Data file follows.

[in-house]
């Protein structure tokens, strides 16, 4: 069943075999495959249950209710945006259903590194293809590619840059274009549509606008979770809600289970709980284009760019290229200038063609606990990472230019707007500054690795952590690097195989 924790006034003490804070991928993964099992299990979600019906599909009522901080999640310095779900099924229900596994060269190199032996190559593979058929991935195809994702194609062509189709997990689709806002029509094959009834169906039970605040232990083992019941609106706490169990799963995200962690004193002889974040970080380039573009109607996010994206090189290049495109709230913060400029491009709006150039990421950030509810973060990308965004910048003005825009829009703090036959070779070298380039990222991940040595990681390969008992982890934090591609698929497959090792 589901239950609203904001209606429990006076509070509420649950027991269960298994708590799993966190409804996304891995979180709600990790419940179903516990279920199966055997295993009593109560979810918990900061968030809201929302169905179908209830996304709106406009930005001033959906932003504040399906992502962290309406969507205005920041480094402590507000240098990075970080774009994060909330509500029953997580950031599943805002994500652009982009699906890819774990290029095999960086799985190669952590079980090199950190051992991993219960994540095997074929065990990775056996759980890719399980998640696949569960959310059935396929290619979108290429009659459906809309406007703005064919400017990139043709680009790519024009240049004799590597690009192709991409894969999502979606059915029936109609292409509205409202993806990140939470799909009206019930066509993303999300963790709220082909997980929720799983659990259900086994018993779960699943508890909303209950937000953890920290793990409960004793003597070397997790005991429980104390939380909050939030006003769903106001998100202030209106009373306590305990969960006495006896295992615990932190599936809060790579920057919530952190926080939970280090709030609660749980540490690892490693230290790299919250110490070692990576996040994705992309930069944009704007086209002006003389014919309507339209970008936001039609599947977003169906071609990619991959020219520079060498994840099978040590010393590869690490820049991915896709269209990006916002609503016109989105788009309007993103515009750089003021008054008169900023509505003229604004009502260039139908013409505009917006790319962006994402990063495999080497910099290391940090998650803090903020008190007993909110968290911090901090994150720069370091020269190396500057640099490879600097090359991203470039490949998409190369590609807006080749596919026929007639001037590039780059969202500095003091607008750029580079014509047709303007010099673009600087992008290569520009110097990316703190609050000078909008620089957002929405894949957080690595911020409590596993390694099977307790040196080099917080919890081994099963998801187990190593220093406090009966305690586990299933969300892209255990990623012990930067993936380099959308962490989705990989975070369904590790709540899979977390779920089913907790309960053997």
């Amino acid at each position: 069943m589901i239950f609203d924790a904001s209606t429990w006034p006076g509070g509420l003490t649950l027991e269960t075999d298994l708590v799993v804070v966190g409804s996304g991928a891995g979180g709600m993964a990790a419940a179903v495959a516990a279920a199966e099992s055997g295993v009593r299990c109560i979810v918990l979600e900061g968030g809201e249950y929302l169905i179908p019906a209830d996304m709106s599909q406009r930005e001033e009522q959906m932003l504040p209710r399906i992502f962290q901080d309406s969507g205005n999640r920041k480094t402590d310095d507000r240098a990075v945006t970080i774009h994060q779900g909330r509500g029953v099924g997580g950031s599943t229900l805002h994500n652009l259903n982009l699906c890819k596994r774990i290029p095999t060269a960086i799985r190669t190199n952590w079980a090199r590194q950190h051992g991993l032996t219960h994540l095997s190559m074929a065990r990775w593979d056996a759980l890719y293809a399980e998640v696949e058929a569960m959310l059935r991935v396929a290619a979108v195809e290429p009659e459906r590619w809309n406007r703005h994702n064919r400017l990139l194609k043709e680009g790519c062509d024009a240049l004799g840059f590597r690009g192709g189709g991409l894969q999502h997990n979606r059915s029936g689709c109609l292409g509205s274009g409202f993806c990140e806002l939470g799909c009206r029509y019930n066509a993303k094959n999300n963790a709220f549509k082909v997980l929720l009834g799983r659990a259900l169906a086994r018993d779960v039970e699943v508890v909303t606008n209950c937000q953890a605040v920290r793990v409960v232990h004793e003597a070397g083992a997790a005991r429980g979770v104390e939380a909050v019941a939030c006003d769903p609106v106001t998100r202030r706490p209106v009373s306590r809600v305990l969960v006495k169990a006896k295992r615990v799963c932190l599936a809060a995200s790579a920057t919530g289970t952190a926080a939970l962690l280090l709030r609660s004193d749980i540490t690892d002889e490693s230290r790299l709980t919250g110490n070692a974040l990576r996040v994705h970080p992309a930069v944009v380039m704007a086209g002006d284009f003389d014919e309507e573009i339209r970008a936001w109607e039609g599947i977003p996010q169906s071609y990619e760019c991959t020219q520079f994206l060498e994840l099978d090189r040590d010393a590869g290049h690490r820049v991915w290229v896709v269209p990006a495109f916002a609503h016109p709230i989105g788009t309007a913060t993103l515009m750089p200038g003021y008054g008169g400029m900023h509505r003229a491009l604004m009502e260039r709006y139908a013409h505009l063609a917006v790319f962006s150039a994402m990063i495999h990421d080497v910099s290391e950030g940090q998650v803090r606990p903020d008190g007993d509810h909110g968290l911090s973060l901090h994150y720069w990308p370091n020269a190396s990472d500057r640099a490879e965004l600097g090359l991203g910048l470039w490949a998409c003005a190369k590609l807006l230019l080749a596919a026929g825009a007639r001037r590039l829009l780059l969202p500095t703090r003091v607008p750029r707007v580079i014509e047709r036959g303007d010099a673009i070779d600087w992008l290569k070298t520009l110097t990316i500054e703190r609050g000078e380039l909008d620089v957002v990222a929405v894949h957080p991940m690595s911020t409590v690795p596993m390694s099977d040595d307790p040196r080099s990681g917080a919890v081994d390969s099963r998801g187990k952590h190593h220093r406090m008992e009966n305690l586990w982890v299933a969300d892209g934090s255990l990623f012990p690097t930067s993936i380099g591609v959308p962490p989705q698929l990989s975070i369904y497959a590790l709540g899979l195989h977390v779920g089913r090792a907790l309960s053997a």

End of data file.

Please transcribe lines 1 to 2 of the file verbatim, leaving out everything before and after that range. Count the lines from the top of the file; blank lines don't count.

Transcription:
[in-house]
């Protein structure tokens, strides 16, 4: 069943075999495959249950209710945006259903590194293809590619840059274009549509606008979770809600289970709980284009760019290229200038063609606990990472230019707007500054690795952590690097195989 924790006034003490804070991928993964099992299990979600019906599909009522901080999640310095779900099924229900596994060269190199032996190559593979058929991935195809994702194609062509189709997990689709806002029509094959009834169906039970605040232990083992019941609106706490169990799963995200962690004193002889974040970080380039573009109607996010994206090189290049495109709230913060400029491009709006150039990421950030509810973060990308965004910048003005825009829009703090036959070779070298380039990222991940040595990681390969008992982890934090591609698929497959090792 589901239950609203904001209606429990006076509070509420649950027991269960298994708590799993966190409804996304891995979180709600990790419940179903516990279920199966055997295993009593109560979810918990900061968030809201929302169905179908209830996304709106406009930005001033959906932003504040399906992502962290309406969507205005920041480094402590507000240098990075970080774009994060909330509500029953997580950031599943805002994500652009982009699906890819774990290029095999960086799985190669952590079980090199950190051992991993219960994540095997074929065990990775056996759980890719399980998640696949569960959310059935396929290619979108290429009659459906809309406007703005064919400017990139043709680009790519024009240049004799590597690009192709991409894969999502979606059915029936109609292409509205409202993806990140939470799909009206019930066509993303999300963790709220082909997980929720799983659990259900086994018993779960699943508890909303209950937000953890920290793990409960004793003597070397997790005991429980104390939380909050939030006003769903106001998100202030209106009373306590305990969960006495006896295992615990932190599936809060790579920057919530952190926080939970280090709030609660749980540490690892490693230290790299919250110490070692990576996040994705992309930069944009704007086209002006003389014919309507339209970008936001039609599947977003169906071609990619991959020219520079060498994840099978040590010393590869690490820049991915896709269209990006916002609503016109989105788009309007993103515009750089003021008054008169900023509505003229604004009502260039139908013409505009917006790319962006994402990063495999080497910099290391940090998650803090903020008190007993909110968290911090901090994150720069370091020269190396500057640099490879600097090359991203470039490949998409190369590609807006080749596919026929007639001037590039780059969202500095003091607008750029580079014509047709303007010099673009600087992008290569520009110097990316703190609050000078909008620089957002929405894949957080690595911020409590596993390694099977307790040196080099917080919890081994099963998801187990190593220093406090009966305690586990299933969300892209255990990623012990930067993936380099959308962490989705990989975070369904590790709540899979977390779920089913907790309960053997």